Work Place Hauntings

Haunted work sites aren’t just for the docents of historical museums and the renovators of vaudeville theaters. High-rise office staff, shop owners, and warehouse workers all report haunting issues. We often think of ghosts as hiding out in old hospitals and antebellum mansions, but where there are people to perceive their presence, they make themselves known.

Some of the issues at hand in work places are the repetitive nature of work. This involves the same seating places, same halls walked, same doors opened, over and over and over again, day by day, month by month, decade by decade. This is often what we find in homes that have been around for 100 or more years; enough generations repeating the same trek, the same hallway, the same stairs over and over nonstop. 

An office building is more like an old home on crack. It has hundreds of times more people doing the same things. In a way, it’s a giant psychic electrostatic generator. I like to call it the “lighthouse syndrome.” When you have a place with a large source of electrical power and people whose job is to follow the same path every day over and over again to do the same tasks, you’ve generated future ghostly footsteps, door closing sounds, murmuring voices. You've also built up a great deal of emotional stress, as most people are not particularly joyous in the work place, but anxious, depressed, angry, and frustrated.

Another obvious contributing factor is the power used to put together a work place. I’ve done studies in offices that complained of hauntings to find EMF levels off the meter near powerful electronics. These high levels of electromagnetic fields can be very unsettling on people. The average worker's cubicle alone can have high EMF.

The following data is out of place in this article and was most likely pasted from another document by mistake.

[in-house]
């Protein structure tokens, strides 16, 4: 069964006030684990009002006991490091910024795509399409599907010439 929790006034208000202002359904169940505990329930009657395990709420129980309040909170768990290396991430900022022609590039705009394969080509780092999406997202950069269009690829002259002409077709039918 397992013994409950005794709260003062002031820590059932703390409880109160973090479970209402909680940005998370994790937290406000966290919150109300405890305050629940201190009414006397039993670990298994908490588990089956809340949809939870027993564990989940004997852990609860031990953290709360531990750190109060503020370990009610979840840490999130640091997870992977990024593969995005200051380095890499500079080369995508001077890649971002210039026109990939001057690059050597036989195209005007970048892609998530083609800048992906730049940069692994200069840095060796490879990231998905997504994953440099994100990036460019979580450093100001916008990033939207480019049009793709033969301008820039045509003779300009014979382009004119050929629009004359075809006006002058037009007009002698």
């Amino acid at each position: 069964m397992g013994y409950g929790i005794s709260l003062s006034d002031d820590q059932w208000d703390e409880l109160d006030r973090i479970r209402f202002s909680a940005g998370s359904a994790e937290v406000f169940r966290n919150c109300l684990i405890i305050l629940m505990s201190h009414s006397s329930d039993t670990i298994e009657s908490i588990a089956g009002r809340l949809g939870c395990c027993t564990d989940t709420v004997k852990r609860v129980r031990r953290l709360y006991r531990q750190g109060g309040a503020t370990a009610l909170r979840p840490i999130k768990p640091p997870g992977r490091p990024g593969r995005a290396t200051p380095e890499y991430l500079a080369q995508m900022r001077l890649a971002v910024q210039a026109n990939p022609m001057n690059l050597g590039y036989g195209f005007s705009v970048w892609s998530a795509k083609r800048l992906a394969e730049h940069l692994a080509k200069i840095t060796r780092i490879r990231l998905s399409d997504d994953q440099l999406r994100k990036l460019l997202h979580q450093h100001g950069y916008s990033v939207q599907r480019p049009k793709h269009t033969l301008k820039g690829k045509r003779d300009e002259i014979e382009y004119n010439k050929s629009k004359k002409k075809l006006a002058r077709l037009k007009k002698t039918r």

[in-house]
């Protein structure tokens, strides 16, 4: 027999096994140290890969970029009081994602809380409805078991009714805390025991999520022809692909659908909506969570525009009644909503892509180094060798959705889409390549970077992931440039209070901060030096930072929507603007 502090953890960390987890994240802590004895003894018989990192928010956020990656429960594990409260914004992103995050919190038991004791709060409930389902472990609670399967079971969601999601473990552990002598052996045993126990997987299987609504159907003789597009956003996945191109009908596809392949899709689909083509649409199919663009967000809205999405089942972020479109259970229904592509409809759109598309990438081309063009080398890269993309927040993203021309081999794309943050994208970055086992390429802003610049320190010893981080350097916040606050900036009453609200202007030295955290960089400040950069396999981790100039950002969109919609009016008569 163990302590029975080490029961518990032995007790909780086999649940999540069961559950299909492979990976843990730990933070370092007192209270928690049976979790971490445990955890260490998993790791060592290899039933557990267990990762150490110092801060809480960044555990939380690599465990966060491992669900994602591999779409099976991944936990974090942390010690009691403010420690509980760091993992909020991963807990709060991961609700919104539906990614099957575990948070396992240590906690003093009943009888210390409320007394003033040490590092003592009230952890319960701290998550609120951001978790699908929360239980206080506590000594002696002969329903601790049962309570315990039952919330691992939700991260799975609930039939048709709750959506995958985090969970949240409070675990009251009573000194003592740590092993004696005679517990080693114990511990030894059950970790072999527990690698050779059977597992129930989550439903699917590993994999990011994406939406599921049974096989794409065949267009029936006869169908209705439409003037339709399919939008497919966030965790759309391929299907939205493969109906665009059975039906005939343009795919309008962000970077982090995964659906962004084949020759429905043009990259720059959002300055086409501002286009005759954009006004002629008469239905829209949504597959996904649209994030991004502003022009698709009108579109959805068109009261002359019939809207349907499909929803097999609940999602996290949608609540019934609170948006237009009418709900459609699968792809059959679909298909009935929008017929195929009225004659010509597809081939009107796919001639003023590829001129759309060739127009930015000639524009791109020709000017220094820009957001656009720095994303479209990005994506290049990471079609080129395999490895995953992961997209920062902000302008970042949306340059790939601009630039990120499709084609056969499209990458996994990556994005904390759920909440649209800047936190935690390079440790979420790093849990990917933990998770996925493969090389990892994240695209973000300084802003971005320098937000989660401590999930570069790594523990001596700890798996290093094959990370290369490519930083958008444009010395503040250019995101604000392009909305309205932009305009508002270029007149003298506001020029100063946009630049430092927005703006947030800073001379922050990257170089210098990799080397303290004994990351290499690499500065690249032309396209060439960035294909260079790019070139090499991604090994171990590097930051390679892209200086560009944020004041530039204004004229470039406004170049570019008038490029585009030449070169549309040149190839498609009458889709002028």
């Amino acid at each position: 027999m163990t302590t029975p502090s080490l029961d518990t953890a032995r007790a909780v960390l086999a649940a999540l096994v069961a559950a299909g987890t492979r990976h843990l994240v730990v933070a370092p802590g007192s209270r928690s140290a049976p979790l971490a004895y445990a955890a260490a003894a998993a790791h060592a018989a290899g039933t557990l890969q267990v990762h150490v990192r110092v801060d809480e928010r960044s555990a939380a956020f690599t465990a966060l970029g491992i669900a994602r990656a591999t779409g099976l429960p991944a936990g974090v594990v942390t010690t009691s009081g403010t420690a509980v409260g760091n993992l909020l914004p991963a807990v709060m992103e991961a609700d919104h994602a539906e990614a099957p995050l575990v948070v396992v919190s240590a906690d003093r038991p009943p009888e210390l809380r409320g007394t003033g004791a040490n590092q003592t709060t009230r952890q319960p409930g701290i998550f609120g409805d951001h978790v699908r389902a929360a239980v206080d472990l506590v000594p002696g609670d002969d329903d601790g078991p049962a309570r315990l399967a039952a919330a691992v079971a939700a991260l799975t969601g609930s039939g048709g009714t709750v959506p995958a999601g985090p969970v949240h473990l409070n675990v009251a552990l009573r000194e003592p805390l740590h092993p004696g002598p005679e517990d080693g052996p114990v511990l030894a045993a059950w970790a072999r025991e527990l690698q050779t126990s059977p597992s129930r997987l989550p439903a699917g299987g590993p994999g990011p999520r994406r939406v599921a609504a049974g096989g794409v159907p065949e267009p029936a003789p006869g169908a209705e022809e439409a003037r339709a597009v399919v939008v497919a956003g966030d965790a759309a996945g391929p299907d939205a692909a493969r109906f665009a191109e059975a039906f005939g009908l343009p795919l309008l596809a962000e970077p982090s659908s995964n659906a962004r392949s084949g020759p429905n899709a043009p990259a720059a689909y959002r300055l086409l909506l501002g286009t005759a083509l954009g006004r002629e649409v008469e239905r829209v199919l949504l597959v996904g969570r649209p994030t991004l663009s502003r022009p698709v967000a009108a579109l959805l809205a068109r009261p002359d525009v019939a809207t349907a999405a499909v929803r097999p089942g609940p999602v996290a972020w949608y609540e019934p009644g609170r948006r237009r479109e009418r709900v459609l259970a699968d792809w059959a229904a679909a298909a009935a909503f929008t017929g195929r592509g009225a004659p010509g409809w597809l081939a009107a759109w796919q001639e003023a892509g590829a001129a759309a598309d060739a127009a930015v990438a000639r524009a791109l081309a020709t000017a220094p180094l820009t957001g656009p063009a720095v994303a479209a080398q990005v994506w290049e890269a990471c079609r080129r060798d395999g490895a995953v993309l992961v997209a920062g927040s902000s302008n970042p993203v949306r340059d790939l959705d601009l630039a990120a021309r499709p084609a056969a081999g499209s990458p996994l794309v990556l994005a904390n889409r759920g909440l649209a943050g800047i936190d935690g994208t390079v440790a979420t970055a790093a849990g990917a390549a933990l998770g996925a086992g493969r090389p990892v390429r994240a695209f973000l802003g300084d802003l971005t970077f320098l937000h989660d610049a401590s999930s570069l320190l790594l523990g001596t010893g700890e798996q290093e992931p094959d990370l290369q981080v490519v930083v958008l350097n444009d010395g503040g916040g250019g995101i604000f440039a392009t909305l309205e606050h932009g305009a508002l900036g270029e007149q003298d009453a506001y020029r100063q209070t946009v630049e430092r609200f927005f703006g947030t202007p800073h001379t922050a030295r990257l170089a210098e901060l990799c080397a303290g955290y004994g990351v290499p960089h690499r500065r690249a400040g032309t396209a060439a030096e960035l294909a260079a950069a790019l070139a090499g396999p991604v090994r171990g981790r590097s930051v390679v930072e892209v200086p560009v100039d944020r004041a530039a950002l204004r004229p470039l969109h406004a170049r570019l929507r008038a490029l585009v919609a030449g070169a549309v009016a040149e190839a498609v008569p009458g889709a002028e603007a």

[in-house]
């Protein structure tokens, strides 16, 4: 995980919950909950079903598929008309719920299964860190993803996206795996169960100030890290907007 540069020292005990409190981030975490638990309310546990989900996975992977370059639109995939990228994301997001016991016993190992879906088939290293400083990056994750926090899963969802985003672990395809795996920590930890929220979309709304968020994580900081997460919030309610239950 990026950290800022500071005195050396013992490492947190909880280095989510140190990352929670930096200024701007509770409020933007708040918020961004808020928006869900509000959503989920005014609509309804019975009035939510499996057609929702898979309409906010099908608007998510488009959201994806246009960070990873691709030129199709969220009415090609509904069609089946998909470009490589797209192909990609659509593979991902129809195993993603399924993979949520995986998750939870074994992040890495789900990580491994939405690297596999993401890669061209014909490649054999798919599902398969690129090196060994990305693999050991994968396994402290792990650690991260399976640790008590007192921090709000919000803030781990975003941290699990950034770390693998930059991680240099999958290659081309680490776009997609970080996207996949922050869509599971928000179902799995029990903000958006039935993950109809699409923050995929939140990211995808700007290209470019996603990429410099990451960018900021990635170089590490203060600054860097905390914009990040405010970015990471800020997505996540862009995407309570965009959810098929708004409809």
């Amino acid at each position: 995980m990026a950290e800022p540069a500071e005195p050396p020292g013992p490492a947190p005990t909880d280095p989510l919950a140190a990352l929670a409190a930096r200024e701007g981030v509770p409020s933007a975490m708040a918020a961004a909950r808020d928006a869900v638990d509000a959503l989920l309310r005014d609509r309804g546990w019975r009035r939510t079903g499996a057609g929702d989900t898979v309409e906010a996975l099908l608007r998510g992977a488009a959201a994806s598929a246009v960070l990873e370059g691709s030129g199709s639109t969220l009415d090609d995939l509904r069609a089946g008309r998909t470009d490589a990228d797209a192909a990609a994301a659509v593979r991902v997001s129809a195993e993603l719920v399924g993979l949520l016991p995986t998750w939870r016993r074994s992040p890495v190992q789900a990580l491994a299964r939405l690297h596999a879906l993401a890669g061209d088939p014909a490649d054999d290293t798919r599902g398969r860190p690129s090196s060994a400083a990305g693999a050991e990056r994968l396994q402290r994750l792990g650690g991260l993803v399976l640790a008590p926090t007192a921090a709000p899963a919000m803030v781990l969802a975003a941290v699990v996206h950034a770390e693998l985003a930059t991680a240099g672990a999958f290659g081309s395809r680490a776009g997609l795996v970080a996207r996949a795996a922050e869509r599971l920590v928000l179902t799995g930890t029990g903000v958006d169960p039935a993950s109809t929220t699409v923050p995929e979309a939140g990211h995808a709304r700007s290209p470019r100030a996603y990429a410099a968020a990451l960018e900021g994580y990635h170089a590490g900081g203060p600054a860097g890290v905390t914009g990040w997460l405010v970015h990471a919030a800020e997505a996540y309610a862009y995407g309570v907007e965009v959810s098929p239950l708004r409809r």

The question still hasn’t been answered for ghost hunters whether EMF is a sign of ghostly activity, a condition that causes the sensation of being haunted, or if high EMF is something necessary for a ghost to manifest. 

After having some truly amazing encounters in offices with high EMF, I am more of a belief that EMF activates a sensitivity in people, a sensitivity that may make them more keen to discern a haunting. For instance, an investigator might use his EMF meter as, not a sign that a ghost is near, but as a sign that he may be better able to notice a ghost is present. So, if the meter is active, it might be time to raise one's head and look and listen. 

In one case, I had a worker move his desk seating to another area of the cubicle away from issues. The worker did not notice anymore haunting type issues as far as feeling watched, touched, and such. 

I might have stopped there and decided the devices were emitting a frequency that made the worker feel unsettled. But, to be certain, he traded offices with another worker who had high EMF readings in her cubicle. 

He settled in for a week and even with high EMF, felt absolutely nothing. However, the women who was using his office suddenly wanted to trade back to her office again. She was very upset. She had never felt so uneasy and saw dark shapes out of the corner of her eye. 

So, it would seem, the EMF was not necessarily a factor in hauntings being present, but perhaps a factor in the worker being able to perceive hauntings. 

Upon further research it was found that the office space the man was in had been used by the soon-to-retire worker who had a heart attack and sudden death months before the worker started working there. 

No one had shared this with the new hire because the cubicles had been rearranged for all the new hires to fit in. The man who passed was facing the doorway, perhaps 15 feet away, which was precisely where the worker was situated. 

He was able to move his desk to the other side of the cubicle away from devices that might activate his ability to be unsettled. It was a decent compromise. 

Many businesses are in downtown historic districts where buildings came and went, often times built around waterways utilized by Native People long ago, so a cycle of life deconstructing and reconstructing generates a lot of layers of history.